Disc Golf

Disc Golf

Why Disc Golf and God Squad?

Disc golf is a great fit for God Squad

By Sean Blair

My first exposure to disc golf was a number of years ago when my young family went out to the Canmore Nordic Centre.  We saw the maps of the course and thought “Hey, why not!  Throwing frisbees is fun!”. 


We rented our discs and trotted out to the first hole with our small army of (at the time) 6 young children and thought “how hard could it be?”


Very hard, actually.


We quickly found ourselves off in the trees looking for lost discs, and also found many young adults “playing through”.  Many of them, I noted, had full backpacks of discs, and seemed to know how to handle them.


After two holes of playing hide and seek with our discs, we decided maybe this wasn’t the right time and place for our family to figure this game out (Nordic Centre is a tough course), and we instead decided to do some orienteering.  


I found out that there was a tournament happening the next day and all the young adults playing through were doing their practice rounds for it.


I was intrigued at the passion and dedication that these players showed.


Fast-forward a number of years and my kids are getting older.  I see a course built in our local Baker Park in the NW of Calgary and I am intrigued.  My young teens show interest as well and we pick up a couple starter sets and now three years later, it has grown to a passion for our family as well (I don’t have the backpack yet, but I’m getting there!).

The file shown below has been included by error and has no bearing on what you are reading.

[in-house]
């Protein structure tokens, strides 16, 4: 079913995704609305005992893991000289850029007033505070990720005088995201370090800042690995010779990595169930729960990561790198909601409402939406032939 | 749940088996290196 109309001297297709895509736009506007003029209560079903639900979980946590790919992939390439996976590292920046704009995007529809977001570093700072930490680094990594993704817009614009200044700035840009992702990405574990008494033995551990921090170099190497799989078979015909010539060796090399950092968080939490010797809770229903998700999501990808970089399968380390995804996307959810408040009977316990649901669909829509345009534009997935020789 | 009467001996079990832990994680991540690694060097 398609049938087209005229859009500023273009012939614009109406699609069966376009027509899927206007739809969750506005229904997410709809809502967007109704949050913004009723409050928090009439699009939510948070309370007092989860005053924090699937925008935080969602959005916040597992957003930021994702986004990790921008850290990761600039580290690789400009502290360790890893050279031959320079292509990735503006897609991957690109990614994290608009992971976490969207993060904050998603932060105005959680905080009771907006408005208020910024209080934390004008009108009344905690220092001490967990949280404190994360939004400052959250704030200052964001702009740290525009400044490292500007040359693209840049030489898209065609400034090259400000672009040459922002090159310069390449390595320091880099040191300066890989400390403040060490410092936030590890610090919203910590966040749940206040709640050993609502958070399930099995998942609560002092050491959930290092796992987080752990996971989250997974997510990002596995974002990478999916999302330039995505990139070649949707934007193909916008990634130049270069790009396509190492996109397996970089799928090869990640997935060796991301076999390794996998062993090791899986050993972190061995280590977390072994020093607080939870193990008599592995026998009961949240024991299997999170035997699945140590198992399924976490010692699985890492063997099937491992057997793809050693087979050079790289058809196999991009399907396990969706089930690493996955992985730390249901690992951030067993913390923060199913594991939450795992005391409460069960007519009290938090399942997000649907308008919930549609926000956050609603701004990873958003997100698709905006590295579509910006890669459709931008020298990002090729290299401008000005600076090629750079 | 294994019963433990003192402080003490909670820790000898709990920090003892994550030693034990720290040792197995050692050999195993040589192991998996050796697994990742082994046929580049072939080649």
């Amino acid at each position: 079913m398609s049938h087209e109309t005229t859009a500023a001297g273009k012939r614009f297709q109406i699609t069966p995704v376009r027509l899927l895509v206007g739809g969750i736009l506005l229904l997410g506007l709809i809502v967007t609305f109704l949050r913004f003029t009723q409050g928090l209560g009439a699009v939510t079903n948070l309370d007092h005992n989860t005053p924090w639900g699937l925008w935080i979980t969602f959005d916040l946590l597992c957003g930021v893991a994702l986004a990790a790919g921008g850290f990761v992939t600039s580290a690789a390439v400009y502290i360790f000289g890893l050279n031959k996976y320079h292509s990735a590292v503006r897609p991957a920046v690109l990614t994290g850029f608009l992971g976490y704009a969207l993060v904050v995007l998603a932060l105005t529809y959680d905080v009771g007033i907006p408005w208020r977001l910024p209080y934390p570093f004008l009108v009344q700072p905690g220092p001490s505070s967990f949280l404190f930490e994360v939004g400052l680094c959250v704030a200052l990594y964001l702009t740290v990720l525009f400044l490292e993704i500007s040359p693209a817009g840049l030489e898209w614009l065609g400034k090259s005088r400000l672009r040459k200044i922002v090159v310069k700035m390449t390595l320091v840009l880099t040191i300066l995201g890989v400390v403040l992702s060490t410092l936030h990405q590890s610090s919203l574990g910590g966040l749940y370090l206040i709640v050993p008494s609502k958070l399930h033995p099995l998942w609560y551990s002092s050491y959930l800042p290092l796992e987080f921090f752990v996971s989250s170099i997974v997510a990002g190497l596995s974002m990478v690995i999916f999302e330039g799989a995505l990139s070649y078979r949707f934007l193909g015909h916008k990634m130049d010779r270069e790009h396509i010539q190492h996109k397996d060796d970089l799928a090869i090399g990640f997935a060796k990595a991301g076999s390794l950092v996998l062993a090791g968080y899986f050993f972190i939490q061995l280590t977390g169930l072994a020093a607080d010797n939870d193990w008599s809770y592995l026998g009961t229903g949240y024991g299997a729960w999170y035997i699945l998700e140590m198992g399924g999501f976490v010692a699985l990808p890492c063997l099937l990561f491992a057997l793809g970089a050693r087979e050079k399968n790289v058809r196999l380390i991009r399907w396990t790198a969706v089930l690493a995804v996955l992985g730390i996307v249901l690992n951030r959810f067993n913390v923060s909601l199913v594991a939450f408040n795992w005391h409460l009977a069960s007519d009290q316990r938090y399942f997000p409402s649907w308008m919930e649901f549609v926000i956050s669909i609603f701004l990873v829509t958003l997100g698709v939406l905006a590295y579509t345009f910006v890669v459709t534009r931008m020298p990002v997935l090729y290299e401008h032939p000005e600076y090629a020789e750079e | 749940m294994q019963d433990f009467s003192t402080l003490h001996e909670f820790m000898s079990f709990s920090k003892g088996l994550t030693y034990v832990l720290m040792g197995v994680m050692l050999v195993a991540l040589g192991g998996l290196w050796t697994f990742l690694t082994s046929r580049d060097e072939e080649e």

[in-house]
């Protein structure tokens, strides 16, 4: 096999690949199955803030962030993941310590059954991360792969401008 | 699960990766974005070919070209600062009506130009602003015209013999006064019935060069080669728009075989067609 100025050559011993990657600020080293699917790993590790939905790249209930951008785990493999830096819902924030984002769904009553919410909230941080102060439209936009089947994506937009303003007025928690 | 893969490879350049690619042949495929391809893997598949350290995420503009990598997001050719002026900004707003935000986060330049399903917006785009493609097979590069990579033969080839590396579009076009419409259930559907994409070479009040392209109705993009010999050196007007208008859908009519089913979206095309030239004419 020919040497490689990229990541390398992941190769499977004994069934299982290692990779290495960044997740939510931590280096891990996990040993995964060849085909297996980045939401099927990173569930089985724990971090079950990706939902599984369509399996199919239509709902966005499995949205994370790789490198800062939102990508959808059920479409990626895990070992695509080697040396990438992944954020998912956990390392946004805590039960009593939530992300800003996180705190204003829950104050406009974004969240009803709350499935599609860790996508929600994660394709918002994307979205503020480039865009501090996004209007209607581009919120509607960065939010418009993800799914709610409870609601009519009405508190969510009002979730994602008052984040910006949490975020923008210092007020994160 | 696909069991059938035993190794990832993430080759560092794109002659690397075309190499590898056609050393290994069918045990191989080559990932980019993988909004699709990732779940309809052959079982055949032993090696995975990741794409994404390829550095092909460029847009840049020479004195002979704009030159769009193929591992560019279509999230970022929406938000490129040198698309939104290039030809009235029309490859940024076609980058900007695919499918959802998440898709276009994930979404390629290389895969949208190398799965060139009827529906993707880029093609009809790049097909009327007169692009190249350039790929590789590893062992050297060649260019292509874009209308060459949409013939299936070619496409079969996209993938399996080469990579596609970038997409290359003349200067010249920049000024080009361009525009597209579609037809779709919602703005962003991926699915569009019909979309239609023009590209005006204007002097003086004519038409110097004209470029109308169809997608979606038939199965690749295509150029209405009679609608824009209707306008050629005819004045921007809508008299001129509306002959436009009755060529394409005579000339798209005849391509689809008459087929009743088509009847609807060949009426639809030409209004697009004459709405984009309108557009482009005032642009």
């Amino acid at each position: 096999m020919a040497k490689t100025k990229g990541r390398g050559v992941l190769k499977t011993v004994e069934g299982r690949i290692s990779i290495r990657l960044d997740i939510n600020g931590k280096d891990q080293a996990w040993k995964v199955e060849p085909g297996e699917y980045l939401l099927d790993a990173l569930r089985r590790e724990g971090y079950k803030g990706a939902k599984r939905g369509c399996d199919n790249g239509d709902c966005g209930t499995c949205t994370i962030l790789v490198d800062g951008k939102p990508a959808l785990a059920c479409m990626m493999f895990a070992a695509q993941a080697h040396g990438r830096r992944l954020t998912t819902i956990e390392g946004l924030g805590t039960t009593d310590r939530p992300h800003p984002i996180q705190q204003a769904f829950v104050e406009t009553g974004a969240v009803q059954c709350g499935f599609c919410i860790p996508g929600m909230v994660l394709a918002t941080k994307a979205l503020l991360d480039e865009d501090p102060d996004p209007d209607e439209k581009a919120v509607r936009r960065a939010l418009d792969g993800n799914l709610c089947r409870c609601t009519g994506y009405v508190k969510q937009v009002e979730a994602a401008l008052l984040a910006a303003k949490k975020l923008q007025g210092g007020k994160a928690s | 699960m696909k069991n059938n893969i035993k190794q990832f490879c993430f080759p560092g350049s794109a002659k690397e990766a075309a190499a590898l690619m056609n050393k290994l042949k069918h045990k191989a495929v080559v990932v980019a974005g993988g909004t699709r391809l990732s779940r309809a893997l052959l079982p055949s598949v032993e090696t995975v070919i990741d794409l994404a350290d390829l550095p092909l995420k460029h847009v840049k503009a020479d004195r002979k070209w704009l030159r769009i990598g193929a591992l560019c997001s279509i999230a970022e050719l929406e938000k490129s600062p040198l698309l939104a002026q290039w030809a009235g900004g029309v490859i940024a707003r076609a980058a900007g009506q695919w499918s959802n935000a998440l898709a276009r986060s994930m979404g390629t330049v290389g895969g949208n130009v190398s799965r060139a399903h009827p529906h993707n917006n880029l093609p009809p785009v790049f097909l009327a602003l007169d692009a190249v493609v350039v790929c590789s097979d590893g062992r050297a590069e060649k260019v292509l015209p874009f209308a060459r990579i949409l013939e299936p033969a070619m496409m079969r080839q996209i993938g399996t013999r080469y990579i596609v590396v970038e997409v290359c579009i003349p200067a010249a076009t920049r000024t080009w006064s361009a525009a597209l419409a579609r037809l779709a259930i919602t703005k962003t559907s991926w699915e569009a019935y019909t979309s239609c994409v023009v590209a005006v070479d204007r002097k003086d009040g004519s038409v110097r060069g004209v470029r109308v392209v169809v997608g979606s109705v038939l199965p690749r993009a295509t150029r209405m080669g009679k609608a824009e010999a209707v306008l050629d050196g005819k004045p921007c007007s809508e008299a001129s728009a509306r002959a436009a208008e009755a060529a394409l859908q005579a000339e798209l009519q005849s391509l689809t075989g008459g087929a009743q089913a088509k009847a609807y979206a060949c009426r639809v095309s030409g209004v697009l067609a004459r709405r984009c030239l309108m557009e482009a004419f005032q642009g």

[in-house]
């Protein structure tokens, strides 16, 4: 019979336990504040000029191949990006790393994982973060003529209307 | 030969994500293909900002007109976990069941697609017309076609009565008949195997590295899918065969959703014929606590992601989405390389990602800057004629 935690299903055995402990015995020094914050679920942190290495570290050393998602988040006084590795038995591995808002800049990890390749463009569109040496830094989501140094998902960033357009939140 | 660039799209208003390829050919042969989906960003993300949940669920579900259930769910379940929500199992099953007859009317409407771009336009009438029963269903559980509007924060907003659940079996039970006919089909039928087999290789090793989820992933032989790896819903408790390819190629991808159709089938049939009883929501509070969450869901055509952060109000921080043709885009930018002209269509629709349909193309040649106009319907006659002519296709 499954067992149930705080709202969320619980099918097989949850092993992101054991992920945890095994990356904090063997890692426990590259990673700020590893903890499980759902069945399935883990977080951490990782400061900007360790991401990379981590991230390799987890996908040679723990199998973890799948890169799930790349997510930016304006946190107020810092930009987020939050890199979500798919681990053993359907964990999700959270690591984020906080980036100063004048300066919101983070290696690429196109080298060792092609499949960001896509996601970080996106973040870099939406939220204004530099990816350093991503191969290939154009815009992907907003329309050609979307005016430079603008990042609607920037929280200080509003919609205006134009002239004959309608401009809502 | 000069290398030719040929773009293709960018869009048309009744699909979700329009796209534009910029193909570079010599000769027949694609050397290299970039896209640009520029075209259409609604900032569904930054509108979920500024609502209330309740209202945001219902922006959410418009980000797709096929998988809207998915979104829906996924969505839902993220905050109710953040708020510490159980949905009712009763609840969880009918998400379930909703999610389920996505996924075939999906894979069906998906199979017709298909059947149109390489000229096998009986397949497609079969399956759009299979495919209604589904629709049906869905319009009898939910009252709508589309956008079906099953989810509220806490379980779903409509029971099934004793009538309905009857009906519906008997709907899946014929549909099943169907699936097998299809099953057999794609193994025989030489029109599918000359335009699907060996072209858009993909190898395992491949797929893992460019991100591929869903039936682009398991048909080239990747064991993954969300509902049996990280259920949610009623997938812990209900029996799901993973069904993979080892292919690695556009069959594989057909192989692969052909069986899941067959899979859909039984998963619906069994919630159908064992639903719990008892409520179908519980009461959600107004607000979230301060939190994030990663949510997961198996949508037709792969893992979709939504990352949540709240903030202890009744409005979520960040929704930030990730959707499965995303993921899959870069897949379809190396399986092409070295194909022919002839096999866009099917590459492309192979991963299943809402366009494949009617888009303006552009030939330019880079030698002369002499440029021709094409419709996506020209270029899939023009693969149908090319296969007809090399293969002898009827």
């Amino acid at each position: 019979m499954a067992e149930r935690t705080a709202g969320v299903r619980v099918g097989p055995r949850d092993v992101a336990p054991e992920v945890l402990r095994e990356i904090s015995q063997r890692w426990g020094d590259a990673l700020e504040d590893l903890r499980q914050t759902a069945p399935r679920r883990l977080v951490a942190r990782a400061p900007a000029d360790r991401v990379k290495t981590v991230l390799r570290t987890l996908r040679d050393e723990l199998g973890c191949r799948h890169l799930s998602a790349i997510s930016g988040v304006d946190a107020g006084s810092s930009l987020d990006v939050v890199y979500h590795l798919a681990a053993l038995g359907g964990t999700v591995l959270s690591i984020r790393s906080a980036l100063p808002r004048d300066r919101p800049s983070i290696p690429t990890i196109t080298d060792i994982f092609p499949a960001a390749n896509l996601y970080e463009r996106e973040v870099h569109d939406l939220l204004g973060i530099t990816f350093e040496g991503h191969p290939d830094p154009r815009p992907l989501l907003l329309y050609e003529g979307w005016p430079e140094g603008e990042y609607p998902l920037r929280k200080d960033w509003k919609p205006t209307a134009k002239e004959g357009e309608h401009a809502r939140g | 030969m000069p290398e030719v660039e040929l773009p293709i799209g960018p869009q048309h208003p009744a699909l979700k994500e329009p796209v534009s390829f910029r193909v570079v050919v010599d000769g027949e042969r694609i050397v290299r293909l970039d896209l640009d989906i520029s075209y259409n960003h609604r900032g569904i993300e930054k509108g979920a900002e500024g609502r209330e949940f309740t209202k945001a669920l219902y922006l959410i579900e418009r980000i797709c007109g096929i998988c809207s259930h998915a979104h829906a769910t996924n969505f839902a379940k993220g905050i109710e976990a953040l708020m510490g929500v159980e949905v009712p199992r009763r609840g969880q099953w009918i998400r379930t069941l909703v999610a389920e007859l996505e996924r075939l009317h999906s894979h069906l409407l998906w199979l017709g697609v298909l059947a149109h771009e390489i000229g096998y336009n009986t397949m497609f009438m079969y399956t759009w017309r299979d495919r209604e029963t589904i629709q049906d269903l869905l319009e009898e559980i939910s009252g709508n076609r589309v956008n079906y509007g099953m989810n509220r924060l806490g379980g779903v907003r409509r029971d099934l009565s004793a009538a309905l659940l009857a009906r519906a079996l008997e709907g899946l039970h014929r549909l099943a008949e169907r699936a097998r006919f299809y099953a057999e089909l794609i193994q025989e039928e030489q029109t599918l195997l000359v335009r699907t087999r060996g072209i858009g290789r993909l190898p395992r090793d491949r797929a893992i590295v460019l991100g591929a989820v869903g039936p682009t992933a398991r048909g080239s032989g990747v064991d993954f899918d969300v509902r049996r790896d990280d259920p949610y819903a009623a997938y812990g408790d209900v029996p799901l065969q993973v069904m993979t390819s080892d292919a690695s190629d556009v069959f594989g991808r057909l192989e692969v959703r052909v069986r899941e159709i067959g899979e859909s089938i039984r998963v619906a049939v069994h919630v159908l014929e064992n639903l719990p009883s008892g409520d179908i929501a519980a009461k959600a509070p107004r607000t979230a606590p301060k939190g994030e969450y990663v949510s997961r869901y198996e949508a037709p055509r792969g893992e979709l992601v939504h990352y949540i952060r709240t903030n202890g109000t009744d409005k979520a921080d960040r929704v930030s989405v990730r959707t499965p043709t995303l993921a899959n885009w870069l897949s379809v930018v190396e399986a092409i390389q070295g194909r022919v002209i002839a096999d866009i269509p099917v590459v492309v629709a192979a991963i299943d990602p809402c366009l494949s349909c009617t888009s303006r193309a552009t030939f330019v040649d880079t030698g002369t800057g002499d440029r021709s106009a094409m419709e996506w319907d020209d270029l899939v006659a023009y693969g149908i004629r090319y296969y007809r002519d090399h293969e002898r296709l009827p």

Disc Golf has a number of positive aspects to it: 


  • Depending on the course, pretty much all ages can play
  • It is challenging, and thus rewarding
  • It is easy to pick up (if you can throw a frisbee, you can play!), but difficult to master
  • Fosters socializing and camaraderie 
  • It is not uncommon to see babies in strollers along for the ride, thus is a great sport for the whole family!


So why would a Catholic men’s organization be jumping into disc golf?


It would seem that the sport is a great fit for God Squad:


  • A chance for men and their families to get outside and join other men in a meaningful pursuit
  • Healthy competition between men is always a good thing
  • An opportunity to encourage each other (Iron sharpens iron)
  • A chance to promote our patron Saint Joseph?  Yes Please!
  • Young men really enjoy the sport and it is still an approachable game for all skill levels
  • Last, but not least: Nothing beats a good Spolumbos BBQ after 18 “holes” of golf


We want to encourage you, as you register for this year’s conference, to pick up a set of discs, and plan to join us for the tournaments and activities being planned as we speak.  If you’ve been inactive during these past couple years of COVID, I could not recommend a better sport to get limber and moving again.


We’ll see you on the course!!

If you are interested in learning more about the sport, feel free to check out the following sites:





Identity in a Connected World: Discovering Who We Are

Identity in a Connected World: Discovering Who We Are

social-brand-identityIn a recent talk released on TED.com, Amber Case, a “cyborg anthropologist” shared her studies and observations of human interaction and human participation in digital networks. While her findings are interesting in regards to how our networking is very “organic” in nature, what struck me was the only spot in her talk where she expressed concern regarding her observations about our ever-present technologies (cell phones and the social-networking connectivity at play on them in particular).